Check this out:
Older teenagers pose the most significant challenges, he added, because group homes won't take them and they cannot be forced to go to school. "They age out," he said. "It's a programming failure. If we miss the opportunity to connect with them when they are 15 or younger, it's harder to get through to them later."
Get that? They "age out," which seems to me to be the point where they are supposed to transition from being a juvenile to an adult, but is suggested here as being the point where government doesn't grab ahold of both of their hands and make them not kill people. And that transition stage of adulthood is no longer a natural stage, it's a "programming failure." Someone needs to tell the Lord to stop screwing these kids up with all these awkward stages and stuff.

To recap, Chicquelo's mother, who allegedly gave birth to him before she reached the programming failure stage, has lived in a dangerous ghetto in DC for probably her whole life, and has no responsibility whatsoever from the author's perspective in her son growing up a violent, wannabe, drug dealing gangster, and a never heard of DC agency is to blame for not financing a fantasy life for an adult with a long criminal history. I'm starting to put it all together now.

See, DC should be like one great big-ass game of The Sims, with some responsible individual constantly overseeing someone of questionable scruples. Who cares how that's gonna be paid for; we're talking about making people make better choices, like choosing to go to Lowes and apply for a job instead of shooting heroin and smoking cigarettes on the porch all day. Common sense stuff.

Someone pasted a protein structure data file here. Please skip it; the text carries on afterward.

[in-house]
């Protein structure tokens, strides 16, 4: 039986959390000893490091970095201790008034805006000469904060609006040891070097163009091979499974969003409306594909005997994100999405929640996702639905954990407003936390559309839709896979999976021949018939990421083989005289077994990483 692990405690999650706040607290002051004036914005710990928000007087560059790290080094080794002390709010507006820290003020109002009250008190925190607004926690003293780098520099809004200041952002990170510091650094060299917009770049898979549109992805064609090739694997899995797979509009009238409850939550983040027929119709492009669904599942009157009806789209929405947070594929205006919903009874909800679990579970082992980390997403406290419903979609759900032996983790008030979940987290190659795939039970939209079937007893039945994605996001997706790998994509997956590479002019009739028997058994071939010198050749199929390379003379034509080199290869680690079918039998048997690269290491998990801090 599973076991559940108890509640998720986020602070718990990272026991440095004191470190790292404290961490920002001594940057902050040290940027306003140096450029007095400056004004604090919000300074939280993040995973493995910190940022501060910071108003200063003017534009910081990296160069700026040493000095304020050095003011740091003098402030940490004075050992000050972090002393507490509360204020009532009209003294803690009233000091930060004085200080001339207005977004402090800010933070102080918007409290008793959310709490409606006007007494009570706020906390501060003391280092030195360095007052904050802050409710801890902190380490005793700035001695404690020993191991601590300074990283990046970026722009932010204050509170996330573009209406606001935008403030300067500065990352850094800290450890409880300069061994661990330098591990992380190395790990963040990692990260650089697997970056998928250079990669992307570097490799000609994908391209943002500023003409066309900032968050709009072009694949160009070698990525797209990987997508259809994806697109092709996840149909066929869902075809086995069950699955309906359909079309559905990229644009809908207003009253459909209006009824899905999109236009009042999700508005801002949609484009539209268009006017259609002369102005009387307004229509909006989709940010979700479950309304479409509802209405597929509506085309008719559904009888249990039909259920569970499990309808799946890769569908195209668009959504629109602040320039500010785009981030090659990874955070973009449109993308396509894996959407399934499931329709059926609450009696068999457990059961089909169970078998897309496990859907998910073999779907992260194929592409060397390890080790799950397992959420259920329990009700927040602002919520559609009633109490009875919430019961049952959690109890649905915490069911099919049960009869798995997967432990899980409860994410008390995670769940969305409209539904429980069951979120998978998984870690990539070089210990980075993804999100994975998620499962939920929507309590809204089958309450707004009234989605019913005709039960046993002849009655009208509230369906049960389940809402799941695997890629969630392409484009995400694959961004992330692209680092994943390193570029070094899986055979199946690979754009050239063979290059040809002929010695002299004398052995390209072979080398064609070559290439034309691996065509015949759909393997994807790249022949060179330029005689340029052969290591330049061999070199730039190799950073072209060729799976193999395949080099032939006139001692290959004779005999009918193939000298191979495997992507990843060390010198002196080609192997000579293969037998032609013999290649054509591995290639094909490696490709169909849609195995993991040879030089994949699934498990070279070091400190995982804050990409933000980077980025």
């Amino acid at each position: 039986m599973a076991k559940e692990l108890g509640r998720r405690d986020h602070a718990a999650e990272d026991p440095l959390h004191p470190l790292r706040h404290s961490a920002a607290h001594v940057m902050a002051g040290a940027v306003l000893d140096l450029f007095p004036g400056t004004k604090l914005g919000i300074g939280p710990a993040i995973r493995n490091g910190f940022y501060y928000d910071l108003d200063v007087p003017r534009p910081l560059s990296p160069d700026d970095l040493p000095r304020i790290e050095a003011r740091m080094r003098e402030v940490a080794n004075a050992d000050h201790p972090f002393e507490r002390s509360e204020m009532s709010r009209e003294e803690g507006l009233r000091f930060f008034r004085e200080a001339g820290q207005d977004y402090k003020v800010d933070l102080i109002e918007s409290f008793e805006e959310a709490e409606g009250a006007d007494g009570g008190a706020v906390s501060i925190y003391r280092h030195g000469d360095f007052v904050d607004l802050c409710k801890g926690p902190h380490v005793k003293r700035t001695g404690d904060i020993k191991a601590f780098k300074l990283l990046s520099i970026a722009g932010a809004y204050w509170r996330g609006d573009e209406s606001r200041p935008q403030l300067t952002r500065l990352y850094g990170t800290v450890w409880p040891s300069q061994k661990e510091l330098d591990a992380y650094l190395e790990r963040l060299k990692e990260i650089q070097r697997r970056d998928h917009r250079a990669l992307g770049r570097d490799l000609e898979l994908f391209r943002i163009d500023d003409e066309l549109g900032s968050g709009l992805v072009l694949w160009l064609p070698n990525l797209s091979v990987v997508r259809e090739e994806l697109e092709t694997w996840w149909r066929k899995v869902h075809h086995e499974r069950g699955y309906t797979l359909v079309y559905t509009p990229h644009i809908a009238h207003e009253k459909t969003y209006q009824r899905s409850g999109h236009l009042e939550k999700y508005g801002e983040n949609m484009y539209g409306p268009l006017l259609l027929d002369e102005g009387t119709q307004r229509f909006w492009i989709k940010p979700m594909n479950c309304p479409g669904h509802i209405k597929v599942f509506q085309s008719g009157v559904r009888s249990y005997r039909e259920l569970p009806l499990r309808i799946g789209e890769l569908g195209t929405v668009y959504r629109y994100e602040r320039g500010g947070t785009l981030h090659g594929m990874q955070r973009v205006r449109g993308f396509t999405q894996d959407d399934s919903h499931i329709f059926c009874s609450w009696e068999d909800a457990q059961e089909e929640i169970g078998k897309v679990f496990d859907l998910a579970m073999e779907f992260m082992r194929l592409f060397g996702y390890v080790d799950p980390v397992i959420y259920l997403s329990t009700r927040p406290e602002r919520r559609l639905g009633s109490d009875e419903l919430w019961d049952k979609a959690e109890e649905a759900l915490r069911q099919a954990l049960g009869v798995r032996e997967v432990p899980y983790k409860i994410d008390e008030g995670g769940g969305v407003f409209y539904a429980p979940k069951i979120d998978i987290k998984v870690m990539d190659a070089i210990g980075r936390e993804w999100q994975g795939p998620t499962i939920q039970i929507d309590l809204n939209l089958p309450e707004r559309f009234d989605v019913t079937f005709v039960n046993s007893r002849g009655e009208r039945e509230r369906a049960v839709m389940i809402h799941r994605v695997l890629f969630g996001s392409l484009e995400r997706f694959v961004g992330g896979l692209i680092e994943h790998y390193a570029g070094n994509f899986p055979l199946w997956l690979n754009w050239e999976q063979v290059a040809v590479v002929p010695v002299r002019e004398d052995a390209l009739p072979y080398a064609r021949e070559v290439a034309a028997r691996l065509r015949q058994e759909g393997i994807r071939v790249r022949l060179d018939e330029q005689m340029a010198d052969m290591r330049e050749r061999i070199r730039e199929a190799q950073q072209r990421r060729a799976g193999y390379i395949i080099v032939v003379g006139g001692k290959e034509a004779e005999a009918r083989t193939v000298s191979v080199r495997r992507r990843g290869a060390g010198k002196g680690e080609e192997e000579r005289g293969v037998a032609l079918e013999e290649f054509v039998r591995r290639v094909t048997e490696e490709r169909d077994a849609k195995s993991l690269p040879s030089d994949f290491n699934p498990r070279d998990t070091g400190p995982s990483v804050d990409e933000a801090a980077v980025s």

Think about how 24/7 oversight could have prevented this scenario:
The police affidavit states the bullet that killed Chicquelo was fired in self-defense, and the youth who fired the shot, who had charges pending against him and was under a court warning against possessing a gun, was not charged.
Maybe if the scumbag who killed Chicquelo in unlawful self defense had simply been placed in a beautiful town in Wisconsin for his prior felonious acts, for several years, he would have a scholarship to Yale instead of a ticket to prison. Let's not worry our pretty little heads over the court putting a warning out against him for being an armed scumbag instead of locking him up for being a threat to society; all of these choir boys are victims, can't you see? We can't be locking up victims!